3.6. Annotation of the Curated Proteins

Annotation of proteins includes information about the location of proteins in various regions of the cell and the family to which it belongs. PSORTb version 3.0 [51] is well known to predict the subcellular localization (SCL) of proteins. The SCL includes different compartments, such as cytoplasmic membrane, cytoplasm, cell wall and extracellular and unknown regions of the cell where the proteins reside. All the non-homologous essential, as well as hypothetical, proteins were subjected to the protein databases with known functions using SCL BLAST by the web-based server. SVM-Prot [52] is an online tool for the classification of protein functional families. It applies the machine-learning method and predicts a diverse set of molecular and biological functions covering all major classes of enzymes, channels, transporters, receptors, DNA/RNA binding proteins, etc. and covering 192 functional families of proteins. Those proteins whose functions are still unknown were labeled as non-homologous, hypothetical/uncharacterized proteins and passed through the server of SVM-Prot to classify them into functional families.

3.7. Druggability of the Shortlisted Sequences

In order to detemine the novel drug targets, standalone BLASTp was run between hypothetical non-homologous essential proteins, and drug target sequences were taken from the DrugBank Database [53] with an e-value cutoff 10−3. The DrugBank Database provides detailed information on drugs and drug targets. A large database shows up to 8261 drugs, including FDA-approved drugs; experimental and nutraceutical drugs are available in the DrugBank Database.

4. Conclusions

Different bioinformatics tools were applied in this study to identify vital drug targets of Mycobacterium avium subsp. hominissuis. Protein sequences of M. avium subsp. hominissuis were parsed using multiple steps of the subtractive genomics approach, and a few of them were shortlisted as possible drug targets because they fulfilled the druggability criteria. The shortlisted sequences were non-homologous to the human host; thus, these can be proposed as ideal drug targets. All the identified drug targets of different strains of MAH have never been characterized before as drug targets, and we proposed them here as potential drug targets against which new drug compounds can be designed. Therefore, the study is significant to the scientific community, as it provides a prioritized list of possible drug targets sorted by the computational subtractive genomics method, and it has the potential to lead to the discovery of new and novel drug targets against M. avium subsp. hominissuis.

Supplementary Materials

The following are available online at, Table S1; Table S2; Table S3; Table S4; Table S5.

Author Contributions

Conceptualization, R.U. and A.A.-H.; methodology, BS.; software, M.R.; formal analysis, B.S.; investigation, R.U and A.K.; resources, R.U.; data curation, S.A.H.; writing—original draft preparation, R.U.; writing—review and editing, A.K.; visualization, A.K. and S.A.H.; supervision, A.A.-H.; funding acquisition, A.A.-H. All authors have read and agreed to the published version of the manuscript.


This research was funded by Pakistan Science Foundation Grant# PSF-TUBITAK/S-HEJ (04) and the APC was funded by University of Nizwa.


The authors would gratefully like to acknowledge the financial support provided by the Pakistan Science Foundation Grant# PSF-TUBITAK/S-HEJ (04) for this project.

Conflicts of Interest

The authors declare no conflicts of interest.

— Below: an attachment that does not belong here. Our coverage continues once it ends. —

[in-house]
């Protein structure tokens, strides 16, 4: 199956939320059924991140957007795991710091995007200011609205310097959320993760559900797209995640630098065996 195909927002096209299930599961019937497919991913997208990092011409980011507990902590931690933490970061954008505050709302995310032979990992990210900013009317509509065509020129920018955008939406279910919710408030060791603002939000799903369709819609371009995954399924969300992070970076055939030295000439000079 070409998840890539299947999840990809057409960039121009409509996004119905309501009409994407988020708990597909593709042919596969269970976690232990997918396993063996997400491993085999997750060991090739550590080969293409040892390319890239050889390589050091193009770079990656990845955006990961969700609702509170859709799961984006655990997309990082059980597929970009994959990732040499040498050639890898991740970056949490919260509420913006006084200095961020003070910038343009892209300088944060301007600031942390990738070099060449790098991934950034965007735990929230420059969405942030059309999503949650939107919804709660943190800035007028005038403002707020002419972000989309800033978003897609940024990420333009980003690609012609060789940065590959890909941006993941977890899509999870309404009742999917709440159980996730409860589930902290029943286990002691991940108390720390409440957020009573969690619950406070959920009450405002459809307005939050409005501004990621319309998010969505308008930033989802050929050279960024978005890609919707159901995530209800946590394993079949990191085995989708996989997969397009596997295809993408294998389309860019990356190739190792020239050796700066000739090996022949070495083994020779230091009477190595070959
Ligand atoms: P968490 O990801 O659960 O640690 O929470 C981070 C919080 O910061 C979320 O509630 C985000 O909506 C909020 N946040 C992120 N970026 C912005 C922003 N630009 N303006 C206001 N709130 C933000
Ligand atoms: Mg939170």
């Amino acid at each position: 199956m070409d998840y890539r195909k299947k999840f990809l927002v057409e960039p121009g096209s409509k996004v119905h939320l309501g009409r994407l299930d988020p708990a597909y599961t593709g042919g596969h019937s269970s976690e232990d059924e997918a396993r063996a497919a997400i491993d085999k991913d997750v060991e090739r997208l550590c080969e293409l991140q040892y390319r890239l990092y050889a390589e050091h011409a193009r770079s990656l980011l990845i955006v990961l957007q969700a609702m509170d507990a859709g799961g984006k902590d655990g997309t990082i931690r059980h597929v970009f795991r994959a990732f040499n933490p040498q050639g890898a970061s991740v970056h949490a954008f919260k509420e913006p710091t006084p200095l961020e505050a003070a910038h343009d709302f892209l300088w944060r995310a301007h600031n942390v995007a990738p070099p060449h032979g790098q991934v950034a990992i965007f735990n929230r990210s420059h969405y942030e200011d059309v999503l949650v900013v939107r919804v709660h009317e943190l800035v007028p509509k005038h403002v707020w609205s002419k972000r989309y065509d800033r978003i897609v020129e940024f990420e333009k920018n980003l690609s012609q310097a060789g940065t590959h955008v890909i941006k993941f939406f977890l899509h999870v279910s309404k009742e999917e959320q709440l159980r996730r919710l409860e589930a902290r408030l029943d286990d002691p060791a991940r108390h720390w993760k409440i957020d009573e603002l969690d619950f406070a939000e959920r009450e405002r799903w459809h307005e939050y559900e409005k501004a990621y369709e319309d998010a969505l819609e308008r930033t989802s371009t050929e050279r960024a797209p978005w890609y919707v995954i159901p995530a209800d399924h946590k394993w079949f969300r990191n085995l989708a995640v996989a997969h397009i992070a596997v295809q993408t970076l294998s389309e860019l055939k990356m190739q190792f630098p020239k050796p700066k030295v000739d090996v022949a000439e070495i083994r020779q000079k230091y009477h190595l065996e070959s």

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Figure 1. Sub-cellular localization of non-homologous essential proteins. The outermost circle refers to strain MAH-TH135, the middle circle represents strain OCU-466 and the inner circle denotes strain A5.
Figure 1. Sub-cellular localization of non-homologous essential proteins. The outermost circle refers to strain MAH-TH135, the middle circle represents strain OCU-466 and the inner circle denotes strain A5.
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Figure 2. Functional family prediction of M. avium subsp. Hominissuis (MAH) strains by the SVM-Prot method. The x-axis reports the frequency of each protein family.
Figure 2. Functional family prediction of M. avium subsp. Hominissuis (MAH) strains by the SVM-Prot method. The x-axis reports the frequency of each protein family.
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Figure 3. Percent distribution of non-homologous essential proteins involved in different metabolic pathways of the (a) MAH-TH135, (b) MAH-OCU466 and (c) MAH-A5 strains.
Figure 3. Percent distribution of non-homologous essential proteins involved in different metabolic pathways of the (a) MAH-TH135, (b) MAH-OCU466 and (c) MAH-A5 strains.
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Figure 4. Workflow of the subtractive genomics approach.
Figure 4. Workflow of the subtractive genomics approach.
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Table 1. Protein drug targets of M. avium subsp. hominissuis.
Table 1. Protein drug targets of M. avium subsp. hominissuis.
S. No.Protein IDDrugBank target nameDrugBank IDLocalization Site
1.T2GUW6DNA polymerase III subunit epsilon (DB01643)P03007Cytoplasmic
S. No.Protein IDDrugBank target nameDrugBank IDLocalization Site
1.A0A2A3L1J8Inter-alpha-trypsin inhibitor heavy chain H4 (DB01593; DB14487; DB14533)
Inter-alpha-trypsin inhibitor heavy chain H4 (DB01593; DB14487; DB14533)
2.A0A2A3L805O67040 Exopolyphosphatase (DB03382) O67040Cytoplasmic
3.A0A2A3L3Y2DNA polymerase III subunit epsilon (DB01643)P03007Cytoplasmic
4.A0A2A3LDY9Mannoside ABC transport system, sugar-binding protein (DB01942)Q9X0V0Unknown
S. No.Protein IDDrugBank target nameDrugBank IDLocalization Site
1.A0A0E2W125Exopolyphosphatase (DB03382) O67040Cytoplasmic
2.A0A0E2W9K2Inter-alpha-trypsin inhibitor heavy chain H4 (DB01593; DB14487; DB14533)
Inter-alpha-trypsin inhibitor heavy chain H4 (DB01593; DB14487; DB14533)
3.A0A0E2W6U1Diacylglycerol acyltransferase/mycolyltransferase Ag85C (DB02811; DB08558)P9WQN9Unknown (This protein may have multiple localization sites.)
4.A0A0E2W8I5Diacylglycerol acyltransferase/mycolyltransferase Ag85C (DB02811; DB08558)P9WQN9Extracellular
5.A0A0E2W8U0DNA polymerase III subunit epsilon (DB01643)P03007Cytoplasmic
6.A0A0E2WAR7Mannoside ABC transport system, sugar-binding protein (DB01942)
Nickel-binding periplasmic protein (DB03374)
7.A0A0E2WQA2Mannoside ABC transport system, sugar-binding protein (DB01942)
Nickel-binding periplasmic protein (DB03374)
Periplasmic oligopeptide-binding protein (DB07365)
ABC transporter, periplasmic substrate-binding protein (DB02078)